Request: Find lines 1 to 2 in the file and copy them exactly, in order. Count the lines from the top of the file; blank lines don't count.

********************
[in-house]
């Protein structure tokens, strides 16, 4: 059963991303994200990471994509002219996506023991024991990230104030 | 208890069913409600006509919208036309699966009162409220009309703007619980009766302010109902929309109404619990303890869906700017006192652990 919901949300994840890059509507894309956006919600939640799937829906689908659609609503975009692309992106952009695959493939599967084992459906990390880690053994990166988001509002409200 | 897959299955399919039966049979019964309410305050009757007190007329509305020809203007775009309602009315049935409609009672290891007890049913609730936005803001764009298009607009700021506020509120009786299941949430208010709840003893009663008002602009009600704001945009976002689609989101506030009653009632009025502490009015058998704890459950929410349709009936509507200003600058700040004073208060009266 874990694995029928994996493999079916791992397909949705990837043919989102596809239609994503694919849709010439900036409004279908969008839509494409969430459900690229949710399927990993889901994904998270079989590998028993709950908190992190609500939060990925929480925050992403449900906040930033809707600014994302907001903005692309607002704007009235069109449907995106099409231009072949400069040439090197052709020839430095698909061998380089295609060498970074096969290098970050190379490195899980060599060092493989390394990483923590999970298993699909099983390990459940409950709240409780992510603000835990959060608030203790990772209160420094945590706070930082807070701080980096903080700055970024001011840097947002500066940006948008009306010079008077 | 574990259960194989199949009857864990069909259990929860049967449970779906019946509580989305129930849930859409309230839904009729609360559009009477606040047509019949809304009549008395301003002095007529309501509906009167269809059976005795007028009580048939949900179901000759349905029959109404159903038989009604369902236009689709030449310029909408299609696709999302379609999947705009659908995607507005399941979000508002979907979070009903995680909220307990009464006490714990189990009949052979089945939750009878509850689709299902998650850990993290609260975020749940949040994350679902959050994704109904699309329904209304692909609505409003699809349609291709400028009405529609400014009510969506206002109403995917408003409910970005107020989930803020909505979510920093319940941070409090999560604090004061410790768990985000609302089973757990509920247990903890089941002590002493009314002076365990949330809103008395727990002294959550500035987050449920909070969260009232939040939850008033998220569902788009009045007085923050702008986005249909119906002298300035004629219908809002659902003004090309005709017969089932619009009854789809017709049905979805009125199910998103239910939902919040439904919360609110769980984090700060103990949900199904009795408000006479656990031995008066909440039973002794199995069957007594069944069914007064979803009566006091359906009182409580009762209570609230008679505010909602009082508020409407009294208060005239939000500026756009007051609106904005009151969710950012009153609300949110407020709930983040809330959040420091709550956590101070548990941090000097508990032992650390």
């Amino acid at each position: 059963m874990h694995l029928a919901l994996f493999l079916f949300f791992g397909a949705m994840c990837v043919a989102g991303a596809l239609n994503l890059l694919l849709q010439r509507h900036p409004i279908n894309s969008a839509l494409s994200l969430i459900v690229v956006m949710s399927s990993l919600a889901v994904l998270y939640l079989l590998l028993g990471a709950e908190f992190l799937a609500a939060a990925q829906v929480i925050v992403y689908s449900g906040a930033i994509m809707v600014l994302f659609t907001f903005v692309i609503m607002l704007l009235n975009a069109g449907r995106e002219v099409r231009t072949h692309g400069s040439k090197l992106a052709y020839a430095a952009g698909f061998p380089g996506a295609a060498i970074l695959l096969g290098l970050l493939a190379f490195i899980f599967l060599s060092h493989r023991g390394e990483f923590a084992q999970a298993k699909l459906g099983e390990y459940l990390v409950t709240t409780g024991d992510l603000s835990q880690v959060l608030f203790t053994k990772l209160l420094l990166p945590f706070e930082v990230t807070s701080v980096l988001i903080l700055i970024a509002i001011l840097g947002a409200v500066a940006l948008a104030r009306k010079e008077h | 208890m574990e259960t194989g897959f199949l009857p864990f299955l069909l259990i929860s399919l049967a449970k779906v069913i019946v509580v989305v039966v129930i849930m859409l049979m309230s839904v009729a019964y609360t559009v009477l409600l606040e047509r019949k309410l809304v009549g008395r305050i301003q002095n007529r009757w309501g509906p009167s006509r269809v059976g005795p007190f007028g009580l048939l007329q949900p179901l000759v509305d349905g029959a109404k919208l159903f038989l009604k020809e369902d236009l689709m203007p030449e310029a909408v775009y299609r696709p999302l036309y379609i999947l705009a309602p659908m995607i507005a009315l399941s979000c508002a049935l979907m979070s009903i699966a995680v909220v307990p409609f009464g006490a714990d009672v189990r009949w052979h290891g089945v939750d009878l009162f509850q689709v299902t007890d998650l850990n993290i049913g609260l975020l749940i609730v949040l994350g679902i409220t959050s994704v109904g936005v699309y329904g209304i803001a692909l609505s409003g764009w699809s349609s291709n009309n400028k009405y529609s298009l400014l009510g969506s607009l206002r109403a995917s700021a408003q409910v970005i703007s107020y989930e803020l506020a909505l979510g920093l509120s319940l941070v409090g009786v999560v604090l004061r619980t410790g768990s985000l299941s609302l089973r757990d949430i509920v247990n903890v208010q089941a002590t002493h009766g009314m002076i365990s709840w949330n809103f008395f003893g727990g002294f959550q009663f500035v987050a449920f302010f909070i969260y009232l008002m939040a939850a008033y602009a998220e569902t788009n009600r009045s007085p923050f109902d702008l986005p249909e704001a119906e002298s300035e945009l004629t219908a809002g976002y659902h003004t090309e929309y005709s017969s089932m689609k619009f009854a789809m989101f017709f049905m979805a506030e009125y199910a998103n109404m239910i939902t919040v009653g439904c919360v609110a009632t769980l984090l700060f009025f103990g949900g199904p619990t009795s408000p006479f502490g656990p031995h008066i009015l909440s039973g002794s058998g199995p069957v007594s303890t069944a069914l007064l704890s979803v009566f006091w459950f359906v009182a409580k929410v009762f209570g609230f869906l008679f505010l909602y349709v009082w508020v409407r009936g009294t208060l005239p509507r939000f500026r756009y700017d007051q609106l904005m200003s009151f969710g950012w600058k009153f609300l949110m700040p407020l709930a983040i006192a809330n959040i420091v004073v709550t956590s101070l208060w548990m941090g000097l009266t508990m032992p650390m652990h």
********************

[in-house]
């Protein structure tokens, strides 16, 4: 059963991303994200990471994509002219996506023991024991990230104030 | 208890069913409600006509919208036309699966009162409220009309703007619980009766302010109902929309109404619990303890869906700017006192652990 919901949300994840890059509507894309956006919600939640799937829906689908659609609503975009692309992106952009695959493939599967084992459906990390880690053994990166988001509002409200 | 897959299955399919039966049979019964309410305050009757007190007329509305020809203007775009309602009315049935409609009672290891007890049913609730936005803001764009298009607009700021506020509120009786299941949430208010709840003893009663008002602009009600704001945009976002689609989101506030009653009632009025502490009015058998704890459950929410349709009936509507200003600058700040004073208060009266 874990694995029928994996493999079916791992397909949705990837043919989102596809239609994503694919849709010439900036409004279908969008839509494409969430459900690229949710399927990993889901994904998270079989590998028993709950908190992190609500939060990925929480925050992403449900906040930033809707600014994302907001903005692309607002704007009235069109449907995106099409231009072949400069040439090197052709020839430095698909061998380089295609060498970074096969290098970050190379490195899980060599060092493989390394990483923590999970298993699909099983390990459940409950709240409780992510603000835990959060608030203790990772209160420094945590706070930082807070701080980096903080700055970024001011840097947002500066940006948008009306010079008077 | 574990259960194989199949009857864990069909259990929860049967449970779906019946509580989305129930849930859409309230839904009729609360559009009477606040047509019949809304009549008395301003002095007529309501509906009167269809059976005795007028009580048939949900179901000759349905029959109404159903038989009604369902236009689709030449310029909408299609696709999302379609999947705009659908995607507005399941979000508002979907979070009903995680909220307990009464006490714990189990009949052979089945939750009878509850689709299902998650850990993290609260975020749940949040994350679902959050994704109904699309329904209304692909609505409003699809349609291709400028009405529609400014009510969506206002109403995917408003409910970005107020989930803020909505979510920093319940941070409090999560604090004061410790768990985000609302089973757990509920247990903890089941002590002493009314002076365990949330809103008395727990002294959550500035987050449920909070969260009232939040939850008033998220569902788009009045007085923050702008986005249909119906002298300035004629219908809002659902003004090309005709017969089932619009009854789809017709049905979805009125199910998103239910939902919040439904919360609110769980984090700060103990949900199904009795408000006479656990031995008066909440039973002794199995069957007594069944069914007064979803009566006091359906009182409580009762209570609230008679505010909602009082508020409407009294208060005239939000500026756009007051609106904005009151969710950012009153609300949110407020709930983040809330959040420091709550956590101070548990941090000097508990032992650390």